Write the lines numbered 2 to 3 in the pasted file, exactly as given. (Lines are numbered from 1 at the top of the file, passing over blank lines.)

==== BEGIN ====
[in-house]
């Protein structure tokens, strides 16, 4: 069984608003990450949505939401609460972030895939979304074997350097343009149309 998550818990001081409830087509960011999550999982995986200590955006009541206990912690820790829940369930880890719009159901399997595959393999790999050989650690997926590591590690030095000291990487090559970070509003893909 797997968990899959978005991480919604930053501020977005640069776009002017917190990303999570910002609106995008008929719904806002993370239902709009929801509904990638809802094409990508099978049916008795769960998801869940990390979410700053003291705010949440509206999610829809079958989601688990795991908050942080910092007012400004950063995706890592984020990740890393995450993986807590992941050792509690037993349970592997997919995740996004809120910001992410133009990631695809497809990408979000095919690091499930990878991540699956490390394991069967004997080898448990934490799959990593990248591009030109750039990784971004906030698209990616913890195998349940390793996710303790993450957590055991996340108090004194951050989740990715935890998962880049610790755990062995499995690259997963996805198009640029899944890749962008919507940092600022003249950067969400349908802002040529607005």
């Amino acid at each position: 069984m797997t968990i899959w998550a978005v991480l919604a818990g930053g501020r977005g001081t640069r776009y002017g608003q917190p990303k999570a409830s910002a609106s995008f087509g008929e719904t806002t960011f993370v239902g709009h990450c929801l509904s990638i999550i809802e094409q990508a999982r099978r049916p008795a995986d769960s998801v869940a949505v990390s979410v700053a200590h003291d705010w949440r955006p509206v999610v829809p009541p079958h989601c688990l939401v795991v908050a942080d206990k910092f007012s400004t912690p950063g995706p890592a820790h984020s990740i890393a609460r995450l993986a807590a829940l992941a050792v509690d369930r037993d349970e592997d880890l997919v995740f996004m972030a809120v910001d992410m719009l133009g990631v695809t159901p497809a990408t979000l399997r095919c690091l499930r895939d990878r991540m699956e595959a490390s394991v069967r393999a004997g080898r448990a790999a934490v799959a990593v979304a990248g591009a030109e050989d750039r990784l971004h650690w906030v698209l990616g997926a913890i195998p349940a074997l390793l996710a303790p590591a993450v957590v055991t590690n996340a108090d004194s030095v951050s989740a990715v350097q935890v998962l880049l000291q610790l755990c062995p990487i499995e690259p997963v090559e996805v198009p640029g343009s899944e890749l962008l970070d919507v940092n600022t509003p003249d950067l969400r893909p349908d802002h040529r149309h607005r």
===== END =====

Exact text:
């Protein structure tokens, strides 16, 4: 069984608003990450949505939401609460972030895939979304074997350097343009149309 998550818990001081409830087509960011999550999982995986200590955006009541206990912690820790829940369930880890719009159901399997595959393999790999050989650690997926590591590690030095000291990487090559970070509003893909 797997968990899959978005991480919604930053501020977005640069776009002017917190990303999570910002609106995008008929719904806002993370239902709009929801509904990638809802094409990508099978049916008795769960998801869940990390979410700053003291705010949440509206999610829809079958989601688990795991908050942080910092007012400004950063995706890592984020990740890393995450993986807590992941050792509690037993349970592997997919995740996004809120910001992410133009990631695809497809990408979000095919690091499930990878991540699956490390394991069967004997080898448990934490799959990593990248591009030109750039990784971004906030698209990616913890195998349940390793996710303790993450957590055991996340108090004194951050989740990715935890998962880049610790755990062995499995690259997963996805198009640029899944890749962008919507940092600022003249950067969400349908802002040529607005």
């Amino acid at each position: 069984m797997t968990i899959w998550a978005v991480l919604a818990g930053g501020r977005g001081t640069r776009y002017g608003q917190p990303k999570a409830s910002a609106s995008f087509g008929e719904t806002t960011f993370v239902g709009h990450c929801l509904s990638i999550i809802e094409q990508a999982r099978r049916p008795a995986d769960s998801v869940a949505v990390s979410v700053a200590h003291d705010w949440r955006p509206v999610v829809p009541p079958h989601c688990l939401v795991v908050a942080d206990k910092f007012s400004t912690p950063g995706p890592a820790h984020s990740i890393a609460r995450l993986a807590a829940l992941a050792v509690d369930r037993d349970e592997d880890l997919v995740f996004m972030a809120v910001d992410m719009l133009g990631v695809t159901p497809a990408t979000l399997r095919c690091l499930r895939d990878r991540m699956e595959a490390s394991v069967r393999a004997g080898r448990a790999a934490v799959a990593v979304a990248g591009a030109e050989d750039r990784l971004h650690w906030v698209l990616g997926a913890i195998p349940a074997l390793l996710a303790p590591a993450v957590v055991t590690n996340a108090d004194s030095v951050s989740a990715v350097q935890v998962l880049l000291q610790l755990c062995p990487i499995e690259p997963v090559e996805v198009p640029g343009s899944e890749l962008l970070d919507v940092n600022t509003p003249d950067l969400r893909p349908d802002h040529r149309h607005r």